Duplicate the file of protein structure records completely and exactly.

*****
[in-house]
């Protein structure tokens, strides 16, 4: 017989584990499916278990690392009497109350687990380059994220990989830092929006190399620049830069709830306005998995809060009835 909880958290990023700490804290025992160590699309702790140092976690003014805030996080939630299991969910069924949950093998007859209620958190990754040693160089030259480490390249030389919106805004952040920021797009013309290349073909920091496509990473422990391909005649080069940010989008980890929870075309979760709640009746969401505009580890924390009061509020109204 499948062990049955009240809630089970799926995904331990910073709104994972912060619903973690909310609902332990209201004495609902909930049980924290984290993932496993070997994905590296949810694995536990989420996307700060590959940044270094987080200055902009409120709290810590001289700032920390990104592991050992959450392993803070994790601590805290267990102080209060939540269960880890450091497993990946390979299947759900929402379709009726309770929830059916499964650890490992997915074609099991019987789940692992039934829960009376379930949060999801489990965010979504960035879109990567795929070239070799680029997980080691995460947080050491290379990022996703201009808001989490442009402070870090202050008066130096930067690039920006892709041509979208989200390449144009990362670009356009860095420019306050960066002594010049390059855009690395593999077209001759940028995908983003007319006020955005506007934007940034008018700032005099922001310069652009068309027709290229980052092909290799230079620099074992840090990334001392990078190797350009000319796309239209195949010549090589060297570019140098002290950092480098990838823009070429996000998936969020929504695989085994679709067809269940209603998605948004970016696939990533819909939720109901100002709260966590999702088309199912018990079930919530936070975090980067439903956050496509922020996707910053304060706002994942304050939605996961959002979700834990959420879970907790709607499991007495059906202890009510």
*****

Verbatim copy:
[in-house]
């Protein structure tokens, strides 16, 4: 017989584990499916278990690392009497109350687990380059994220990989830092929006190399620049830069709830306005998995809060009835 909880958290990023700490804290025992160590699309702790140092976690003014805030996080939630299991969910069924949950093998007859209620958190990754040693160089030259480490390249030389919106805004952040920021797009013309290349073909920091496509990473422990391909005649080069940010989008980890929870075309979760709640009746969401505009580890924390009061509020109204 499948062990049955009240809630089970799926995904331990910073709104994972912060619903973690909310609902332990209201004495609902909930049980924290984290993932496993070997994905590296949810694995536990989420996307700060590959940044270094987080200055902009409120709290810590001289700032920390990104592991050992959450392993803070994790601590805290267990102080209060939540269960880890450091497993990946390979299947759900929402379709009726309770929830059916499964650890490992997915074609099991019987789940692992039934829960009376379930949060999801489990965010979504960035879109990567795929070239070799680029997980080691995460947080050491290379990022996703201009808001989490442009402070870090202050008066130096930067690039920006892709041509979208989200390449144009990362670009356009860095420019306050960066002594010049390059855009690395593999077209001759940028995908983003007319006020955005506007934007940034008018700032005099922001310069652009068309027709290229980052092909290799230079620099074992840090990334001392990078190797350009000319796309239209195949010549090589060297570019140098002290950092480098990838823009070429996000998936969020929504695989085994679709067809269940209603998605948004970016696939990533819909939720109901100002709260966590999702088309199912018990079930919530936070975090980067439903956050496509922020996707910053304060706002994942304050939605996961959002979700834990959420879970907790709607499991007495059906202890009510």